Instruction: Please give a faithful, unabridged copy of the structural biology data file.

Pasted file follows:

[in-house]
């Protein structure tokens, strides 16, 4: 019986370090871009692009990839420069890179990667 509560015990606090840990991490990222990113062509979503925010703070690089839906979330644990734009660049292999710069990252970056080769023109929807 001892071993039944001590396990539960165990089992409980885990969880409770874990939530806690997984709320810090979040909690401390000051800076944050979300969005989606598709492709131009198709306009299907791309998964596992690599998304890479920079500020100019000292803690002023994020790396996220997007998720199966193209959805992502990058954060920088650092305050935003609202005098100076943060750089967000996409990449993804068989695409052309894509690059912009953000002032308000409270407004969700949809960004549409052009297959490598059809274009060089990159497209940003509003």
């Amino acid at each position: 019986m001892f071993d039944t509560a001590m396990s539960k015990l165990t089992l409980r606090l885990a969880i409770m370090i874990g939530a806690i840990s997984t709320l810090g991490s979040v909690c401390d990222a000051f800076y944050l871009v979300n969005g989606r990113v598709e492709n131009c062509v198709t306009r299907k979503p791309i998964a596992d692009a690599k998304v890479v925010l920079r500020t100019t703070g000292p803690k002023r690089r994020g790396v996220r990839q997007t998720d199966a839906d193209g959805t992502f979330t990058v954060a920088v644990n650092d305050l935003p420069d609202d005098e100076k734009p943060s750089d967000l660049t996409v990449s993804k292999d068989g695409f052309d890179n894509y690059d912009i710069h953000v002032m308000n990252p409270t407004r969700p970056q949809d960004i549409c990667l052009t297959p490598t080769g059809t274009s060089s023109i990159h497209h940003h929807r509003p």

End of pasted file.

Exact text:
[in-house]
């Protein structure tokens, strides 16, 4: 019986370090871009692009990839420069890179990667 509560015990606090840990991490990222990113062509979503925010703070690089839906979330644990734009660049292999710069990252970056080769023109929807 001892071993039944001590396990539960165990089992409980885990969880409770874990939530806690997984709320810090979040909690401390000051800076944050979300969005989606598709492709131009198709306009299907791309998964596992690599998304890479920079500020100019000292803690002023994020790396996220997007998720199966193209959805992502990058954060920088650092305050935003609202005098100076943060750089967000996409990449993804068989695409052309894509690059912009953000002032308000409270407004969700949809960004549409052009297959490598059809274009060089990159497209940003509003």
């Amino acid at each position: 019986m001892f071993d039944t509560a001590m396990s539960k015990l165990t089992l409980r606090l885990a969880i409770m370090i874990g939530a806690i840990s997984t709320l810090g991490s979040v909690c401390d990222a000051f800076y944050l871009v979300n969005g989606r990113v598709e492709n131009c062509v198709t306009r299907k979503p791309i998964a596992d692009a690599k998304v890479v925010l920079r500020t100019t703070g000292p803690k002023r690089r994020g790396v996220r990839q997007t998720d199966a839906d193209g959805t992502f979330t990058v954060a920088v644990n650092d305050l935003p420069d609202d005098e100076k734009p943060s750089d967000l660049t996409v990449s993804k292999d068989g695409f052309d890179n894509y690059d912009i710069h953000v002032m308000n990252p409270t407004r969700p970056q949809d960004i549409c990667l052009t297959p490598t080769g059809t274009s060089s023109i990159h497209h940003h929807r509003p």